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Jumpoff Mountain, Washington

Posted by Chris Erikson on Oct 6, 2005

Intrepid Washington and Oregon slope explorer Chris Erikson has another one for us. Jumpoff Mountaion about 24 miles west of Yakima. The west face of this place looks killer!


Jumpoff Mtn, WA

Copyright Chris Erikson 2005

Location: 26 miles W of Yakima, WA

Coordinates: (NAD83 / WGS84 datum)
N46.64071
W121.03172

Wind: E, SE, S, SW, W, NW

Weather:
http://www.weatherunderground.com/cgi-bin/findweather/getForecast?query=white+pass
http://weather.noaa.gov/weather/current/KYKM.html

Terraserver:
http://www.terraserverusa.com/image.aspx?T=2&S=12&Z=10&X=813&Y=6458&W=2&qs=%7crimrock%7c%7c

West Face

 

Access: Dirt Road, medium clearance, final ¼ mile is steep with large rocks if you ascend the east side of the summit region.

Season: June to mid October, limited by snowpack

Vertical Relief: 3000’+ on west face, 2000’+ on east and south faces

Skill level: Expert (W wind sites), Beginner (S and E wind sites)

Background: Jumpoff Mtn is located about 4 miles east of the north end of Rimrock lake, in the Naches region of the central Washington Cascades. The NW corner of the mountain has a summit elevation of 5670′ at the site of the still present, but unmanned fire lookout. This summit comprises the northern terminus of a much larger ridge system known as Divide Ridge.

The mountain is ideally located for incredible regional views of the central Cascades as well as Rimrock Lake and Mt Rainier to the W. The W slopes are mostly cliffs, with one flyable bowl and another riskier one, while the S and E faces are moderately steep and open, with alpine turf and few rocks. One look at much of the west face and you’ll see why Jumpoff is a name with no shortage of irony.

The summit region is a plateau of about ¼ square mile. Spring comes to Jumpoff Mtn sometime in June, with wonderful flowery meadows above the S and E faces.

This mountain is one of the few drivable Cascade peaks in Washington with solid flying opportunities for almost any wind. You need not fear the high pressure systems which hover over the state during hot weather and usually result in unflyable days on other peaks, as the resulting east winds are great for flying the delightful E (and S) slopes this mountain offers. These slopes offer some of the best of a handful of truly soft landing zones lacking at nearly all other Cascade alpine slopes.

The approach road is a bit of a drive, but worth it due to the number of flyable faces for coverage of most wind conditions.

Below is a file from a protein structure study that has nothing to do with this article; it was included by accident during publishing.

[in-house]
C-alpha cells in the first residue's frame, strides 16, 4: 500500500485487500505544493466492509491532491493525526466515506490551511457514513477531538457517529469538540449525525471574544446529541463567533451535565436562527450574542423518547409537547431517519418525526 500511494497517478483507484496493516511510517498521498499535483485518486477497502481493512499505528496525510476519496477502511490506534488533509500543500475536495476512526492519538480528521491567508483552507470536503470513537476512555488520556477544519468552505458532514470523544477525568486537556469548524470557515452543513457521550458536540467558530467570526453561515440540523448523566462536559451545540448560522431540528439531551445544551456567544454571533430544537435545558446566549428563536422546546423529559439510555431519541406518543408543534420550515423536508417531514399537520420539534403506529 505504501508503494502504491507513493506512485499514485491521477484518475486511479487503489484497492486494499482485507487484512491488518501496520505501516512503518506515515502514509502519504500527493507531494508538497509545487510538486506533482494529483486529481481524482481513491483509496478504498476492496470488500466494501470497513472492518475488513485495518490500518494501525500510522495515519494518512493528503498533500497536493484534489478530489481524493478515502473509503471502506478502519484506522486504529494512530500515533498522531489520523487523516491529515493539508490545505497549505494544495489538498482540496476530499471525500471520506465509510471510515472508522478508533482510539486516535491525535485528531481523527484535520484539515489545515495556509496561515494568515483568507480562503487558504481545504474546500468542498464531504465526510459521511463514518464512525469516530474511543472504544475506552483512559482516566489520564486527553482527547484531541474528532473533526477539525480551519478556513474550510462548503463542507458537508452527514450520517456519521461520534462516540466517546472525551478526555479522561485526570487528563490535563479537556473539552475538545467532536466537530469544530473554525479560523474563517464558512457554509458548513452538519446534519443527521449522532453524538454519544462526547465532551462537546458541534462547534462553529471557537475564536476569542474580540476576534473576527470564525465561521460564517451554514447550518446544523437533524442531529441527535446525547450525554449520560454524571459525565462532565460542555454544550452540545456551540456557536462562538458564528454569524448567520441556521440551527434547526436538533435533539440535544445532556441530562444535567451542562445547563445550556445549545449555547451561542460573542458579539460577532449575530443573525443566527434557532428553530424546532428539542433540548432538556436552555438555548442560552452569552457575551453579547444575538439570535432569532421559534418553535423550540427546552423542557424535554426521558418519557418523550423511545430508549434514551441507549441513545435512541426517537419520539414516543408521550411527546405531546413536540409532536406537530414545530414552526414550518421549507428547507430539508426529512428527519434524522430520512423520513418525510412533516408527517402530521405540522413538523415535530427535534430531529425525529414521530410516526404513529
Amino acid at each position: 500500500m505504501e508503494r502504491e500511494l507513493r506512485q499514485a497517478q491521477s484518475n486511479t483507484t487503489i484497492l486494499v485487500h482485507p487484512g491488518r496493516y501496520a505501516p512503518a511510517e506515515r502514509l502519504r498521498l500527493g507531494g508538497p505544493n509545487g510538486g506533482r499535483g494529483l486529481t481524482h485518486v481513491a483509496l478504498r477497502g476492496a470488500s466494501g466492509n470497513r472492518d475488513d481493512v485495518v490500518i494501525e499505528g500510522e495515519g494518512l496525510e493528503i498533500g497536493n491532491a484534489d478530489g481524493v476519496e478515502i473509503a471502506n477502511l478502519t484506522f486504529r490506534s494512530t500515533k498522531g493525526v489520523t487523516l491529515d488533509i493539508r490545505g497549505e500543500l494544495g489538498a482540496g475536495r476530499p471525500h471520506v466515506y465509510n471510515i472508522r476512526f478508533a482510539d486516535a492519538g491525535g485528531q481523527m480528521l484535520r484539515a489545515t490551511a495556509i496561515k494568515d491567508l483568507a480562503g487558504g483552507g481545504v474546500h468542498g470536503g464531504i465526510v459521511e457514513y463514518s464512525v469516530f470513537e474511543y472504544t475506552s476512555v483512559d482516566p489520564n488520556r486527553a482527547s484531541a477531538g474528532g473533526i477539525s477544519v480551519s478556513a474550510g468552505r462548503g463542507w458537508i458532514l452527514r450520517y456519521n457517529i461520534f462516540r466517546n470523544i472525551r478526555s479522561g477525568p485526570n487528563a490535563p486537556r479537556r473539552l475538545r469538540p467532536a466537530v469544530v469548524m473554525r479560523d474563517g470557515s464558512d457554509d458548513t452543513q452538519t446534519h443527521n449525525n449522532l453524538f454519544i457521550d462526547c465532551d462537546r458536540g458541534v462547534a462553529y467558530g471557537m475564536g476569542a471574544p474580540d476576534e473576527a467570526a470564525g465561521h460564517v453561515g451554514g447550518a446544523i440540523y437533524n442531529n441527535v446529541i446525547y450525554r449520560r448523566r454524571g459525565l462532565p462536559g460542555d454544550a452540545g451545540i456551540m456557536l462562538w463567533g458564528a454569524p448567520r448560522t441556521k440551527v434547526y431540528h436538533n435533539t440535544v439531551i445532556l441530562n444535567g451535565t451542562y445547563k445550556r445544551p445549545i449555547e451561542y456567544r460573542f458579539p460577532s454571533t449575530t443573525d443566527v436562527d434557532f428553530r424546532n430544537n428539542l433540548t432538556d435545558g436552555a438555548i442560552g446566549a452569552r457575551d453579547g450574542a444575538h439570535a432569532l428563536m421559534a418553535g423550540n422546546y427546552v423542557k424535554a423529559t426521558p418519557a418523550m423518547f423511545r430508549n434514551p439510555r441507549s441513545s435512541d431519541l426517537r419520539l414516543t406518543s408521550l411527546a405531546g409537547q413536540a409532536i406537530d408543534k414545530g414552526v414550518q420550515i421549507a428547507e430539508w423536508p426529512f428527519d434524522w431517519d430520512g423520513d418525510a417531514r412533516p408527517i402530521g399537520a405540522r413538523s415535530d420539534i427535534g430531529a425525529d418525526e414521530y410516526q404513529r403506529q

Please respect the “no drive” zone shown on the summit map, as it consists of fragile alpine turf torn up and badly eroded by irresponsible 4×4 use. No matter how dry it is, PLEASE stay off this stretch in your vehicle. Violating these rules in this era of increased land use scrutiny and management could result in closure of the mountain.

View to the West, West Face

 

Weather: Due to it’s location east of the Cascade crest, the weather is much drier and warmer than the west side of the state. Just a few miles farther east, tree cover is nearly absent from the surrounding mountains.

Lightning storms are common during the summer months here, but the Cascades do stop most of the moisture from all but major frontal systems.

Frontal systems moving across the state invariably result in good flying in a brisk to howling west wind, also possible as well during afternoons on light days. Stalled high pressure systems and hot weather results in easterlies for flying the E and S faces.

Slope Terrain:

West Face: Large cliffs predominate on this face, with one flyable bowl near it’s southern end, and another steeper one which may be flyable, approximately in the center of the west face. Small rocks on top, big rocks below. See map for more detail.

Pjil Flies the Trecherous NW Corner

 

South and East Face: Moderately sloped grass and alpine flowers, calf-high.

Phil and Forrest Fly the East Face

 

Flying:

West Face: Due to effects of White Pass at the W at the head of the large drainage containing Rimrock lake, this face is literally subject to a wind tunnel effect at any time when weather drives the prevailing winds from the W. Lift can be enormous here, but the cliffs make flying risky at all but the southern bowl on the west face previously mentioned.

S and E faces: Wide open and safe flying. Ideal in E wind conditions during stalled high pressure systems accompanying dry, hot weather. Good lift with little turbulence.